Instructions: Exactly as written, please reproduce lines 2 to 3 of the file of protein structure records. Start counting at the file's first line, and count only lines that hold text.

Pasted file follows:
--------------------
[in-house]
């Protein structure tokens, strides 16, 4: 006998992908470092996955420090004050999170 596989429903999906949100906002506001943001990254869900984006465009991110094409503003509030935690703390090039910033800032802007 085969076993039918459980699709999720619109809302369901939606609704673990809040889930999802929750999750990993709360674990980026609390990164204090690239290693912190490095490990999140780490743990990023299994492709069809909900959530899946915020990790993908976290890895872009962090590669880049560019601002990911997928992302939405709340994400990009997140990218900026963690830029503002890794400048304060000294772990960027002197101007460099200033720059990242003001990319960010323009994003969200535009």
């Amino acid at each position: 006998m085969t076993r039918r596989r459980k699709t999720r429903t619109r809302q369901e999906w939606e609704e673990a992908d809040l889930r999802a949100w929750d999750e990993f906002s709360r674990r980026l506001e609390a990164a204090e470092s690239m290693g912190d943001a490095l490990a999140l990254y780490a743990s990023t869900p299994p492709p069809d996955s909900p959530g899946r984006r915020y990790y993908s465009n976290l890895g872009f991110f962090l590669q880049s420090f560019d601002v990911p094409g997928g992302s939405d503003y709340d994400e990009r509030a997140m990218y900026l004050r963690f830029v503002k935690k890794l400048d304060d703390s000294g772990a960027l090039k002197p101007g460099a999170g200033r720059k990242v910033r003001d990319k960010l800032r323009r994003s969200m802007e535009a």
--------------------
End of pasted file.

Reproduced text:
């Protein structure tokens, strides 16, 4: 006998992908470092996955420090004050999170 596989429903999906949100906002506001943001990254869900984006465009991110094409503003509030935690703390090039910033800032802007 085969076993039918459980699709999720619109809302369901939606609704673990809040889930999802929750999750990993709360674990980026609390990164204090690239290693912190490095490990999140780490743990990023299994492709069809909900959530899946915020990790993908976290890895872009962090590669880049560019601002990911997928992302939405709340994400990009997140990218900026963690830029503002890794400048304060000294772990960027002197101007460099200033720059990242003001990319960010323009994003969200535009």
């Amino acid at each position: 006998m085969t076993r039918r596989r459980k699709t999720r429903t619109r809302q369901e999906w939606e609704e673990a992908d809040l889930r999802a949100w929750d999750e990993f906002s709360r674990r980026l506001e609390a990164a204090e470092s690239m290693g912190d943001a490095l490990a999140l990254y780490a743990s990023t869900p299994p492709p069809d996955s909900p959530g899946r984006r915020y990790y993908s465009n976290l890895g872009f991110f962090l590669q880049s420090f560019d601002v990911p094409g997928g992302s939405d503003y709340d994400e990009r509030a997140m990218y900026l004050r963690f830029v503002k935690k890794l400048d304060d703390s000294g772990a960027l090039k002197p101007g460099a999170g200033r720059k990242v910033r003001d990319k960010l800032r323009r994003s969200m802007e535009a």